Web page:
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Case Selection for a Slip and Fall CaseCase Selection for a Slip and Fall Case

Case Selection for a Slip and Fall Case

Kirk Simoneau

Lawsuit Information

In lawyering, at least as a plaintiff’s trial lawyer, everything comes down to case selection. This is no more true than in slip, trip, and fall cases. These cases are simultaneously simple and difficult. They are simple in that the fact patterns are not complicated; difficult in that everyone falls, so liability can be tough. 

These are some basic rules of thumb to help deselect bad cases. First, ask for photos. As discussed later, if you don’t have good, easy to see photos of a defect, you have a tough slog ahead of you. Next, evaluate the damages. You’ll need a safety expert, which costs money, so truly only cases with significant injuries are worth pursuing. Avoid soft tissue and sprain type injuries as the damages won’t justify the expense and you may well cost your client money. Traumatic brain injuries, broken bones, and permanent injuries, however, warrant further investigation.

The good news is in these cases you don’t need an expert to give you an initial opinion. Trips are the most basic type of case and are simple to evaluate yourself if you have access to the fall site and a ruler. The Uniform Building Code does not allow for changes in level of more than 1/2 inch. Again, this is just a quick way to evaluate your case, but if ythe level change your potential client tripped over isn’t more than 1/2 inch, you probably don’t have a case. For further guidance, in addition to building codes, look to the Americans with Disabilities Act which uses two design standards: the Code of Federal Regulations (24 CFR Part 40) and the American National Standard Institute (ANSI 7117.1 - 1986).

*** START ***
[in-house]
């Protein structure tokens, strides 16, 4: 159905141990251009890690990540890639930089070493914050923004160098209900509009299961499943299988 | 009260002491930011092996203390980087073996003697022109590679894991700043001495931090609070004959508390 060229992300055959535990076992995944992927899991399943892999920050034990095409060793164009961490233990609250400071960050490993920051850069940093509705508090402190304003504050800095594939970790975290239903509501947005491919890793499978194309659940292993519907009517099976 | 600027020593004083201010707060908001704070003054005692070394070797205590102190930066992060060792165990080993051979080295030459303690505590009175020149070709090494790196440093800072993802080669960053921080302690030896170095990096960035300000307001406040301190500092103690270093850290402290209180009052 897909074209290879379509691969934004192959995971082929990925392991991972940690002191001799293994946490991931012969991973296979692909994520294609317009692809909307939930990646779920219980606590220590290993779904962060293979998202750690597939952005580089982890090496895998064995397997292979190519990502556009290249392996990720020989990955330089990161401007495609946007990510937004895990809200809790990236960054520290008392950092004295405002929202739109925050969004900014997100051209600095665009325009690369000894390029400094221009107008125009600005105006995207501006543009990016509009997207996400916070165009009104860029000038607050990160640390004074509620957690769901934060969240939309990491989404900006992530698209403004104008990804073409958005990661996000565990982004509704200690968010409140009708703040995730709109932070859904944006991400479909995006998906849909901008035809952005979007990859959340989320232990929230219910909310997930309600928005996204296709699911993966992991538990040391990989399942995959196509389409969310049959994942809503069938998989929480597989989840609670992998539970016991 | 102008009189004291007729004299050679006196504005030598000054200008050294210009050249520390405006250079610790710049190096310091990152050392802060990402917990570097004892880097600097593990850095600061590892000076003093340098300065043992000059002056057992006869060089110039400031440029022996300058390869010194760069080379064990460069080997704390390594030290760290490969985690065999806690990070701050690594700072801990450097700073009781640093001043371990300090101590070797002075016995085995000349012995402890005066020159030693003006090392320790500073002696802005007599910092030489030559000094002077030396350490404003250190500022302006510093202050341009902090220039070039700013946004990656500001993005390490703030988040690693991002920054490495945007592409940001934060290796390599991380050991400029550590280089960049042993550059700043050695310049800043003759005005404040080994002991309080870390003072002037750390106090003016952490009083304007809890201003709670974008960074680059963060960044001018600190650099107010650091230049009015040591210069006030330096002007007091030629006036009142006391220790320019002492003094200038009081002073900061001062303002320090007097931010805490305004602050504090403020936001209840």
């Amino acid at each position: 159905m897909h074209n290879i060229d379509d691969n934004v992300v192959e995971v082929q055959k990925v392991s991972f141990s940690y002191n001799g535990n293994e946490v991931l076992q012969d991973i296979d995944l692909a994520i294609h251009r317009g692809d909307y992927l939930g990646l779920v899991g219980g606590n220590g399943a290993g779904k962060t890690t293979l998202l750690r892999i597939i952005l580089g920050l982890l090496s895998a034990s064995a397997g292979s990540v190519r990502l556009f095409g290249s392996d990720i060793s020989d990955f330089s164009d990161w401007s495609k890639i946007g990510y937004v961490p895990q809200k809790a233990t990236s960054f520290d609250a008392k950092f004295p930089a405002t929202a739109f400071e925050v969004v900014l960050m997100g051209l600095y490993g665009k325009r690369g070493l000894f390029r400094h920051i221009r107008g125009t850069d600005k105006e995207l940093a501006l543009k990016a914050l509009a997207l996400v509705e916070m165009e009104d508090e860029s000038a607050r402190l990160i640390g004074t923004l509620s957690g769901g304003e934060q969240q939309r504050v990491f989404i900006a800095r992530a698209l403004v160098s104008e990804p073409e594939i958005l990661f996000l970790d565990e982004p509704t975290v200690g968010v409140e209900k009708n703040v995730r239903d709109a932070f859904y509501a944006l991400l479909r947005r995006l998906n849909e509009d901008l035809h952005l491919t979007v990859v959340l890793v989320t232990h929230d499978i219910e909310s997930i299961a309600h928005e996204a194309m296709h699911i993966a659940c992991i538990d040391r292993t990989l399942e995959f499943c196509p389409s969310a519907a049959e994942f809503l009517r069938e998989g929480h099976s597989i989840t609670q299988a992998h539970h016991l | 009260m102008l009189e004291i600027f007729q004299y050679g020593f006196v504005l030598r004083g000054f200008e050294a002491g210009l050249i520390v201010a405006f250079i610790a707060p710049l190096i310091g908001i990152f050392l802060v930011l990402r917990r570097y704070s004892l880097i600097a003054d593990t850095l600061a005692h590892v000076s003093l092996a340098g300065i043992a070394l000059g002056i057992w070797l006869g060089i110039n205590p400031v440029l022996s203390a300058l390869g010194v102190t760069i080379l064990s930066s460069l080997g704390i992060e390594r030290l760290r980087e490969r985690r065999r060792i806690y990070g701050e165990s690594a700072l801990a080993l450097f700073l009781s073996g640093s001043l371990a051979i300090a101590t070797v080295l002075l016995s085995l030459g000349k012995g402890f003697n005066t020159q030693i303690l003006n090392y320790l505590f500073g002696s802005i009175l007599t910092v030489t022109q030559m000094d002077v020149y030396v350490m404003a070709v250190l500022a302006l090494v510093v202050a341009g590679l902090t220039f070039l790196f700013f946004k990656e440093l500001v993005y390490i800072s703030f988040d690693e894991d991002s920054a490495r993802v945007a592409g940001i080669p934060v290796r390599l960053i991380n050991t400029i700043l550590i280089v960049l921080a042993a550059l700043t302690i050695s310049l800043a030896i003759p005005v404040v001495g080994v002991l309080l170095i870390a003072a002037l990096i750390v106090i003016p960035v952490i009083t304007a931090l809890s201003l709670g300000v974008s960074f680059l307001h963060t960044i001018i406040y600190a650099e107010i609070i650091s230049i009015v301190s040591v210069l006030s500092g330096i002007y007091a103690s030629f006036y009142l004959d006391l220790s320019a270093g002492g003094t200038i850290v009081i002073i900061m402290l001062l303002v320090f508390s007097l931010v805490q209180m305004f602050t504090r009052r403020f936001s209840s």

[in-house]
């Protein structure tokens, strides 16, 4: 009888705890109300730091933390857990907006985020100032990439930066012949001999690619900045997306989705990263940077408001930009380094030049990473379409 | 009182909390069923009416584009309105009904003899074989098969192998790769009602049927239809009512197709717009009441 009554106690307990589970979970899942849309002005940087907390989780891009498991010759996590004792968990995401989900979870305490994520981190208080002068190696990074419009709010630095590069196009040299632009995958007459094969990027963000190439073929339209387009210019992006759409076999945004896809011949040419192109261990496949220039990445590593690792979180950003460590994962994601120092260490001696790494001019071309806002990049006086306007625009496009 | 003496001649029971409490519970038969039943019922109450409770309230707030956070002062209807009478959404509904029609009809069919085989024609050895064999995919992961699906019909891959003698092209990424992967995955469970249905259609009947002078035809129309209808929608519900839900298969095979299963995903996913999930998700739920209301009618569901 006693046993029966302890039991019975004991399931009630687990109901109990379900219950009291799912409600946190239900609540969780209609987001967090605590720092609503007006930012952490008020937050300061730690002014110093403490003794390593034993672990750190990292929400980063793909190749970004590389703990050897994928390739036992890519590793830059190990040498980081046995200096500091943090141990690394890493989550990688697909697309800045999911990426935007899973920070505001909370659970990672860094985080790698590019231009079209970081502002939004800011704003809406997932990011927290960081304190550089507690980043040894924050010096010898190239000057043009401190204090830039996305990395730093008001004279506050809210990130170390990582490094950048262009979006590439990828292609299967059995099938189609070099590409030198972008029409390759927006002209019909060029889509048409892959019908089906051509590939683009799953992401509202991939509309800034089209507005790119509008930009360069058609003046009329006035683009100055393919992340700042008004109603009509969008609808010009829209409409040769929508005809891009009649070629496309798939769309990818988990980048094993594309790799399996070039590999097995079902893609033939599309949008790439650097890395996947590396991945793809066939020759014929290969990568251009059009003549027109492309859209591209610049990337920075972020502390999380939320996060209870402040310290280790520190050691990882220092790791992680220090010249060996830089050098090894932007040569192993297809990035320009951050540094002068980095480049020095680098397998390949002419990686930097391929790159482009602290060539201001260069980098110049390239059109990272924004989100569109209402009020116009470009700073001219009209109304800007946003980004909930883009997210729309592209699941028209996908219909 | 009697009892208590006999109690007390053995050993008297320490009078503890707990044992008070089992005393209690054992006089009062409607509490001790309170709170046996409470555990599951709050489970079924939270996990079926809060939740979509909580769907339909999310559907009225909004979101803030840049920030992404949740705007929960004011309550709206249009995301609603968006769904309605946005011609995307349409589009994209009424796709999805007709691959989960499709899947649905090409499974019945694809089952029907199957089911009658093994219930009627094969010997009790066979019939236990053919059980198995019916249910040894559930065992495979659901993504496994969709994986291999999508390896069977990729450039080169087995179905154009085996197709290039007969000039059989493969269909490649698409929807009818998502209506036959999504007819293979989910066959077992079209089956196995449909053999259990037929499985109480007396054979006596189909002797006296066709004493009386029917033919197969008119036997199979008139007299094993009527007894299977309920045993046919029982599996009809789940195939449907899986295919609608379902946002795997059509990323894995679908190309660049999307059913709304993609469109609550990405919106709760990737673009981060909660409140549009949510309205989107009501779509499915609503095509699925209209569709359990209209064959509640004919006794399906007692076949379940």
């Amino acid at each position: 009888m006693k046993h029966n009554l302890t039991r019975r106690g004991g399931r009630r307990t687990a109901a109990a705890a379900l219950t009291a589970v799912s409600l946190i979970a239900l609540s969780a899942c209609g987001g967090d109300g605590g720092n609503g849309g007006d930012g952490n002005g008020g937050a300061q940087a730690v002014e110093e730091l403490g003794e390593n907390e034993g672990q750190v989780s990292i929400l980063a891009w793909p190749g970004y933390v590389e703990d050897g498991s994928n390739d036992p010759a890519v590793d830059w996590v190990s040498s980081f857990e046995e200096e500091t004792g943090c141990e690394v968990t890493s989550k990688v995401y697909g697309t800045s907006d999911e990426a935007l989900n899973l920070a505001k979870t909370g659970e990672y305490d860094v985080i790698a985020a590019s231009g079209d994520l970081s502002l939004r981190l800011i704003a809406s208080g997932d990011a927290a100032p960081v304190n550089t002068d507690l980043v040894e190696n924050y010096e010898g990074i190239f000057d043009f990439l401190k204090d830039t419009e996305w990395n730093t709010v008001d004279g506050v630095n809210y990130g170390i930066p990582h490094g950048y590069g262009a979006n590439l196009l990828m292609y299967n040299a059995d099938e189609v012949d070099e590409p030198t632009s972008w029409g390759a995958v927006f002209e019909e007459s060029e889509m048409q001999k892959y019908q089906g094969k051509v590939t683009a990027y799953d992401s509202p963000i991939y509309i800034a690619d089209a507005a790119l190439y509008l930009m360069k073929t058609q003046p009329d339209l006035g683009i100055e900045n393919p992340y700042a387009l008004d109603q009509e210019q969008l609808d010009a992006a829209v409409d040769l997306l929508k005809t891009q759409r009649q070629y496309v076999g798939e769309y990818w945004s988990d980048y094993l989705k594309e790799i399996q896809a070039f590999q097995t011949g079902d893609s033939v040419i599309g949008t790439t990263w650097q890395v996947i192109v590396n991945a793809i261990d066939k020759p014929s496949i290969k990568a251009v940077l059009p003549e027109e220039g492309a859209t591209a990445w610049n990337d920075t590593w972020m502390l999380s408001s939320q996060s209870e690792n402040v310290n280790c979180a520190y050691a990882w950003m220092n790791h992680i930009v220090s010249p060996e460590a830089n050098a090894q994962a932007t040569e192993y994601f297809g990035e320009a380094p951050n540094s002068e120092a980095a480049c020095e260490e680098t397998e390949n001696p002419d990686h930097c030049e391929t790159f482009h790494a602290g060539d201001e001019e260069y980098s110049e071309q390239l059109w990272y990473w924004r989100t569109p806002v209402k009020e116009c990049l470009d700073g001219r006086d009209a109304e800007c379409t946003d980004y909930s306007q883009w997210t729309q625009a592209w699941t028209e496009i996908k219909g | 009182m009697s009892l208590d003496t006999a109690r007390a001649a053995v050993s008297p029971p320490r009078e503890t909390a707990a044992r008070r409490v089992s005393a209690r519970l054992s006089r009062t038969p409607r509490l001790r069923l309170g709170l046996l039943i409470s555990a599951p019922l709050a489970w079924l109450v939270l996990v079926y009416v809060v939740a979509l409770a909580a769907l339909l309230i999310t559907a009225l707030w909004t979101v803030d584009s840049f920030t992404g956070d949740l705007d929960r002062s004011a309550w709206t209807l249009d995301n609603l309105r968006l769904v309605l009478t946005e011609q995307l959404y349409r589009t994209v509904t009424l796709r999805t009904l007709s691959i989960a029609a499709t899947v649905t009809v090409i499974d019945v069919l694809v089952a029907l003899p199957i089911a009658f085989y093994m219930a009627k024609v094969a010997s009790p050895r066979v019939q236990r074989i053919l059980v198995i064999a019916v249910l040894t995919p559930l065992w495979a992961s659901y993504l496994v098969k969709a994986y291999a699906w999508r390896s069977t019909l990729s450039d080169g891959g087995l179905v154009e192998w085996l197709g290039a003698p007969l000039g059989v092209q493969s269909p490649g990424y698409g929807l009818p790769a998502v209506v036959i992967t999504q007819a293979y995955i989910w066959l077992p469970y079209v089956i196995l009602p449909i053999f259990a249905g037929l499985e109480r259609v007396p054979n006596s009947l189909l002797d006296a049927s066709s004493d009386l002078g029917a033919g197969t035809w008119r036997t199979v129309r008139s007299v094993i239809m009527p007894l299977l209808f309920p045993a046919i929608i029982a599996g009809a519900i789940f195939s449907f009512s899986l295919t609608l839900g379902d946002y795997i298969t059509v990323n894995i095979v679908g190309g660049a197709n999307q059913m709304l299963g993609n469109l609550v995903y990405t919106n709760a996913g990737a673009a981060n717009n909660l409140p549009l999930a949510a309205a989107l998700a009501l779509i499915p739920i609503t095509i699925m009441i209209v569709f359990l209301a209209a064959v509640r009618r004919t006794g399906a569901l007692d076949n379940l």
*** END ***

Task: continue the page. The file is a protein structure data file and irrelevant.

Slips are more complicated and require one to calculate the coefficient of friction, or in Kirk-speak, the degree of slipperiness. Even with this calculation, there are two important measurements: static and dynamic. Static is the slipperiness when the slip starts; dynamic is the slipperiness as it is happening. Here’s what you need to know for the case selection and the epic battle to come: dynamic coefficient of friction is 75% less than static. Static is your number so make sure that is the number you evaluate when deciding if the surface was negligently slippery. A COF less than 0.5 is too slippery. If you get a quick expert evaluation over 0.5, you may rethink taking the case.

Another factor to consider is who your defendants are. You want to find a defendant with a large commercial policy, so remember, in New Hampshire, property owners have a non-delegable duty. See Valenti v. Net Property Management, Inc., 142 NH 633 (1998). In other words, a property owner can’t avoid suit by saying he relied on his tenant to keep a property safe. Beware though, of the plowing certification statute: see RSA 489-C. This creates immunity for certified plow operators. So make sure the certification was up to date at the tim eof your injury.

Bear in mind also, you should not name just one defendant. Often parties - landowners and retail tenants, among others - have all manner of indemnity agreements. You want all parties joined so you can resolve everything at a single mediation or trial.

Other considerations not specific to this case involve jurisdiction, the likability of the client, and a host of other trial factors. These are too numerous to detail here. Instead, let’s forcus on the most important piece of a slip, trip, or fall case - the video or photo demonstrating the defect.

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